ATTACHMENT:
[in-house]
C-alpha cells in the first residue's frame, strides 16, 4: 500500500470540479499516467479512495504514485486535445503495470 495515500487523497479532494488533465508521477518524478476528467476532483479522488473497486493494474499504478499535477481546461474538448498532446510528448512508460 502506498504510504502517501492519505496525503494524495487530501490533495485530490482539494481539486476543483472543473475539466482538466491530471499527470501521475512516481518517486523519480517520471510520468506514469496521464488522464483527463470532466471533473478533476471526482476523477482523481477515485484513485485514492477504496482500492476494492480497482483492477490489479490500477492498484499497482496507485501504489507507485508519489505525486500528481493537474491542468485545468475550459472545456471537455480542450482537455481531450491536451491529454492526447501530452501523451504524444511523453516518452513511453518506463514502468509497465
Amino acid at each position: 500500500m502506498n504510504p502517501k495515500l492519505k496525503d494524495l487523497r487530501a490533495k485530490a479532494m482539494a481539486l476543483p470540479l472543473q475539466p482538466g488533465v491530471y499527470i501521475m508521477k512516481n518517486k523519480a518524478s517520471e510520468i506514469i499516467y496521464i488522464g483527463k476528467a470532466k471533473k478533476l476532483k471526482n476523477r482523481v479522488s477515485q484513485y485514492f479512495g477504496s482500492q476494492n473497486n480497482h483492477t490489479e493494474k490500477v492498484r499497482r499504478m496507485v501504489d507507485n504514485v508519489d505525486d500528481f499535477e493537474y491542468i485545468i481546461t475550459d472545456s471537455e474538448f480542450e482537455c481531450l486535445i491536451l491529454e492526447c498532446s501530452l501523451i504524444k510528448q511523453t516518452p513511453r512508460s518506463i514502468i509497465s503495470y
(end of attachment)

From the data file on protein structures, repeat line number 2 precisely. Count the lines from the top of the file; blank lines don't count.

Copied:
C-alpha cells in the first residue's frame, strides 16, 4: 500500500470540479499516467479512495504514485486535445503495470 495515500487523497479532494488533465508521477518524478476528467476532483479522488473497486493494474499504478499535477481546461474538448498532446510528448512508460 502506498504510504502517501492519505496525503494524495487530501490533495485530490482539494481539486476543483472543473475539466482538466491530471499527470501521475512516481518517486523519480517520471510520468506514469496521464488522464483527463470532466471533473478533476471526482476523477482523481477515485484513485485514492477504496482500492476494492480497482483492477490489479490500477492498484499497482496507485501504489507507485508519489505525486500528481493537474491542468485545468475550459472545456471537455480542450482537455481531450491536451491529454492526447501530452501523451504524444511523453516518452513511453518506463514502468509497465